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Just when Missouri business was feeling good about things after comp reform, the court of appeals has now announced open season and allows claimants with occupational disease cases to go after their employers in circuit court instead of comp. State ex rel KCP&L Greater Mo. Operations Co. v Hon. Cook, WD 73462, filed Sept. 13, 2011. (Lexis.com subscribers can access the Lexis enhanced version of the State ex rel KCP&L Greater Mo. Operations Co. v Hon. Cook, 2011 Mo. App. LEXIS 1161 decision with case links, core terms, and Shepard's).
Claimant has mesothelioma. He states his exposure occurred while working but he denies his work was the prevailing factor. Claimant proceeded in tort on negligence and premises theories that his employer breached its care not to expose claimant to asbestos. The employer filed for summary judgment, and lost, on its argument that the exclusive remedy existed under worker's compensation.
The voluminous opinion turned on one primary issue of statutory construction: what did reform do to the phrase "accidental injury" in 287.120.2, which provides worker's compensation as the exclusive remedy for injuries at work. The court found claimant could proceed in circuit court with his tort claim because exclusive remedy only applied to accidents and not occupational diseases. The employer conceded claimant did not have an "accident," as defined by the statute. The court of appeals affirmed the denial of summary judgment. The majority relied upon strict construction to find no "accident" and claims 2005 reform changed everything. It rejects more than a half century of precedent to reject the broader definition of accident in Staples v A.P. Green Fire Brick Co., 307 S.W.2d 457 (Mo. banc 1957).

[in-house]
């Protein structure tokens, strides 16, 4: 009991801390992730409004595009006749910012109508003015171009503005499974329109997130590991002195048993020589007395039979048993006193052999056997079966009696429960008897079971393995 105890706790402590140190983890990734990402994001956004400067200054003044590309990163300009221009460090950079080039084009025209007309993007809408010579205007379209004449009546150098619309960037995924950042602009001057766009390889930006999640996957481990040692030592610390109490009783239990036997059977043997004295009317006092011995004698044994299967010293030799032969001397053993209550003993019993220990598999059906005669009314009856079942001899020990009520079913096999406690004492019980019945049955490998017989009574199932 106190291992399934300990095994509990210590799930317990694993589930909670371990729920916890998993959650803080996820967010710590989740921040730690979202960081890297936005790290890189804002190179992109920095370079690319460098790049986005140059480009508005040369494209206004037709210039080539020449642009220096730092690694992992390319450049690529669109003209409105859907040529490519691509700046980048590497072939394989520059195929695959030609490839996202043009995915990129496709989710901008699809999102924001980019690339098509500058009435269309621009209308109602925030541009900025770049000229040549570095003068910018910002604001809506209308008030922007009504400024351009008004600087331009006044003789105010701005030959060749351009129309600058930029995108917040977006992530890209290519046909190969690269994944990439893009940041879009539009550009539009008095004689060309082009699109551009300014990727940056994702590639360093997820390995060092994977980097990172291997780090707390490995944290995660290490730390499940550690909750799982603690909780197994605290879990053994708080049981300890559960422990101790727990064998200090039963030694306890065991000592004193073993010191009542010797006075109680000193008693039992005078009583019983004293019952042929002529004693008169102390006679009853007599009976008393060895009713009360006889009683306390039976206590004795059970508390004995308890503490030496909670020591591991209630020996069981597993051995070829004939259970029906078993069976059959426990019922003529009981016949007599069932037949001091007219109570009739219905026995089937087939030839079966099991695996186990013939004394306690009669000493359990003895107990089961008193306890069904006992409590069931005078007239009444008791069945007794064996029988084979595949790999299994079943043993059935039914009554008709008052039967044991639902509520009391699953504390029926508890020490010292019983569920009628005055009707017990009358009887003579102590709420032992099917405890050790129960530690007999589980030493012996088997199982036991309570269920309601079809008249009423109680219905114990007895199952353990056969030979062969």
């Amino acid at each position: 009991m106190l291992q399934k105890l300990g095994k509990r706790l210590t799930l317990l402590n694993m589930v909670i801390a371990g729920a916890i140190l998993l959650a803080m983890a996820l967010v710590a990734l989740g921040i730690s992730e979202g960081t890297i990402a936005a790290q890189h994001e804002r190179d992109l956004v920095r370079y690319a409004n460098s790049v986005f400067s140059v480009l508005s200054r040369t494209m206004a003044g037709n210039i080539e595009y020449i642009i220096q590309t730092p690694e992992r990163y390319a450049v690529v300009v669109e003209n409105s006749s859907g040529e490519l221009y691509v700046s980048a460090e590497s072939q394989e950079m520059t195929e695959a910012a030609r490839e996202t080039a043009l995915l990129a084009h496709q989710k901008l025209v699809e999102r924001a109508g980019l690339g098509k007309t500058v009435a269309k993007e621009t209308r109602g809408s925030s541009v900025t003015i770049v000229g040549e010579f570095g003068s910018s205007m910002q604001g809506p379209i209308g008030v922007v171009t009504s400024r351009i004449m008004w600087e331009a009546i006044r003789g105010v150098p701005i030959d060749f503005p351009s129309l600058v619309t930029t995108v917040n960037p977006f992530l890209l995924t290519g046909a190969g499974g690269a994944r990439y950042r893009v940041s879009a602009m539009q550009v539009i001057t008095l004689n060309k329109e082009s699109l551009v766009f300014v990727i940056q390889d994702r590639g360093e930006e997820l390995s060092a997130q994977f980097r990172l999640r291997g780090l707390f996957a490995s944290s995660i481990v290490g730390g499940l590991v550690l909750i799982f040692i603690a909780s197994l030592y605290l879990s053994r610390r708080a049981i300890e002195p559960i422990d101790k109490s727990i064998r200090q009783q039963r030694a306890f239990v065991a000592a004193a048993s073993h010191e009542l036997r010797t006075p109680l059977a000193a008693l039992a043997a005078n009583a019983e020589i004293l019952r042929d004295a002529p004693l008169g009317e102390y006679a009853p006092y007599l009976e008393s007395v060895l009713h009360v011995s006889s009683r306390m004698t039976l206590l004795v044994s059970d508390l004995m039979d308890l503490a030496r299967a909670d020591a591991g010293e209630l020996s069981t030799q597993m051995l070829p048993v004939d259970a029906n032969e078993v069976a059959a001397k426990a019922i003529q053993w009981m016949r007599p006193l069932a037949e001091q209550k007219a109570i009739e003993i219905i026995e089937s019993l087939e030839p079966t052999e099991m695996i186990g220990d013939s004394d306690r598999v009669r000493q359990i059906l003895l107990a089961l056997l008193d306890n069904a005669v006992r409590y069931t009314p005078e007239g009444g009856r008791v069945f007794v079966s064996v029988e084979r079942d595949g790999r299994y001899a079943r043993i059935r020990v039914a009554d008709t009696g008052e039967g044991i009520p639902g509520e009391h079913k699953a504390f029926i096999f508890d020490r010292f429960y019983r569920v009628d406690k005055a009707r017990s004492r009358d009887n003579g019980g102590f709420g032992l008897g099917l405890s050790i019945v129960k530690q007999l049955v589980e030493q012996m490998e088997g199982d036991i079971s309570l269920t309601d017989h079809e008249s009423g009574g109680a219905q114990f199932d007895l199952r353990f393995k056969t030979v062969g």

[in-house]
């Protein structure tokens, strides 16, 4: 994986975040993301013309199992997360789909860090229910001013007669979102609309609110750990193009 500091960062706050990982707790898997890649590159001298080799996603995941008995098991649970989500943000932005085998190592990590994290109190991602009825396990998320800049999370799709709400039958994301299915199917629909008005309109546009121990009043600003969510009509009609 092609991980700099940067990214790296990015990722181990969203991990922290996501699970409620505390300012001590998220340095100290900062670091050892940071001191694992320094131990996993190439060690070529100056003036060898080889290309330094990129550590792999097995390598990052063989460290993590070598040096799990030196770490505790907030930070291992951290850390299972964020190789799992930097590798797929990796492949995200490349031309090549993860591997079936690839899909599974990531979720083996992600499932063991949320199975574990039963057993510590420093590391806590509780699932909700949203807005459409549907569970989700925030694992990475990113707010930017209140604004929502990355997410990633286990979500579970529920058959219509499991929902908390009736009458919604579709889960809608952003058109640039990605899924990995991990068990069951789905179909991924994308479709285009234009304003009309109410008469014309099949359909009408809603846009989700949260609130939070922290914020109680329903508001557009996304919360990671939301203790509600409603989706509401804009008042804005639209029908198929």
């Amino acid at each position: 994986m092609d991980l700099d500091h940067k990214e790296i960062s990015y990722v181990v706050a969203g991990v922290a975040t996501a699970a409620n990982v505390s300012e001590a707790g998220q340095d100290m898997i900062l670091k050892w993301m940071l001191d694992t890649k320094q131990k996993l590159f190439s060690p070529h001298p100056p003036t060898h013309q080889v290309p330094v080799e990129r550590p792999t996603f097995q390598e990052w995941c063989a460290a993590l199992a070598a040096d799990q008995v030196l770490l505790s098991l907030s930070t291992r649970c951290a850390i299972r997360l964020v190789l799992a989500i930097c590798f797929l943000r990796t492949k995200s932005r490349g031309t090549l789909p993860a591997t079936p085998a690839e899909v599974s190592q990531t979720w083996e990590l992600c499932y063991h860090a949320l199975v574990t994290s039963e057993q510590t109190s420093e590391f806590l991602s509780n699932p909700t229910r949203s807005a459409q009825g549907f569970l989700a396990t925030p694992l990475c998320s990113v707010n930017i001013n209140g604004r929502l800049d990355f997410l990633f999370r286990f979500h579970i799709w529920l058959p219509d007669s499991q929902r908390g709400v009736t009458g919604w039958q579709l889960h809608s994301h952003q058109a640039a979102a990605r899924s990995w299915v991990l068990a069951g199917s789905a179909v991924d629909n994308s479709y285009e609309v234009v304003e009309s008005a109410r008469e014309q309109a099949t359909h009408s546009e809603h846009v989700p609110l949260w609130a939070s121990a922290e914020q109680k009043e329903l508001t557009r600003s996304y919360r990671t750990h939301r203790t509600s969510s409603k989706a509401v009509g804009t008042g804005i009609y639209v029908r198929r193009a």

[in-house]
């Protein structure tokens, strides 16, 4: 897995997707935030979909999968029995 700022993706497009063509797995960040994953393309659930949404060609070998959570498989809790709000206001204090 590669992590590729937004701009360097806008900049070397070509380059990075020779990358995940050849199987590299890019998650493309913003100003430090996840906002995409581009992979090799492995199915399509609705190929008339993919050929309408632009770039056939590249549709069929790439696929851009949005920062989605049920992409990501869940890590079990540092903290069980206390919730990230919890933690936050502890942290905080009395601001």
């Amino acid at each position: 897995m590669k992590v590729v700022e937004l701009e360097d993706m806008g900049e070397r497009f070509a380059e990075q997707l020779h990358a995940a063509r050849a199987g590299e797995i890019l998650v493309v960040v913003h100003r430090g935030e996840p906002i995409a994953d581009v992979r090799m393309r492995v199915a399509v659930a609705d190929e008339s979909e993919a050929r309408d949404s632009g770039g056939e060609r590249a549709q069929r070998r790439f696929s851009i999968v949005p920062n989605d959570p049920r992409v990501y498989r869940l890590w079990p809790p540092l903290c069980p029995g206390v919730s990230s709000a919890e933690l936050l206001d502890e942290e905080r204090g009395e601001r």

Two dissents indicate the majority allows a claimant with an occupational disease to elect his forum whether he wants to be in front of the Division or a jury to decide compensability. The dissenters find no legislative intent to remove occupational disease from the Act, or to decouple the Act's coverage from the Act's exclusivity. The case has onerous implications for Missouri business regarding the disposition of any toxic or repetitive exposure case.
Claimant worked for the employer for 34 years and was diagnosed more than 2 decades after his employment ended. He had originally named 15 other defendants in his asbestos-exposure claim, and settled or dismissed everyone else except the employer.
Source: Martin Klug, Huck, Howe & Tobin. Read Martin Klug's Mo. Workers' Comp Alerts.
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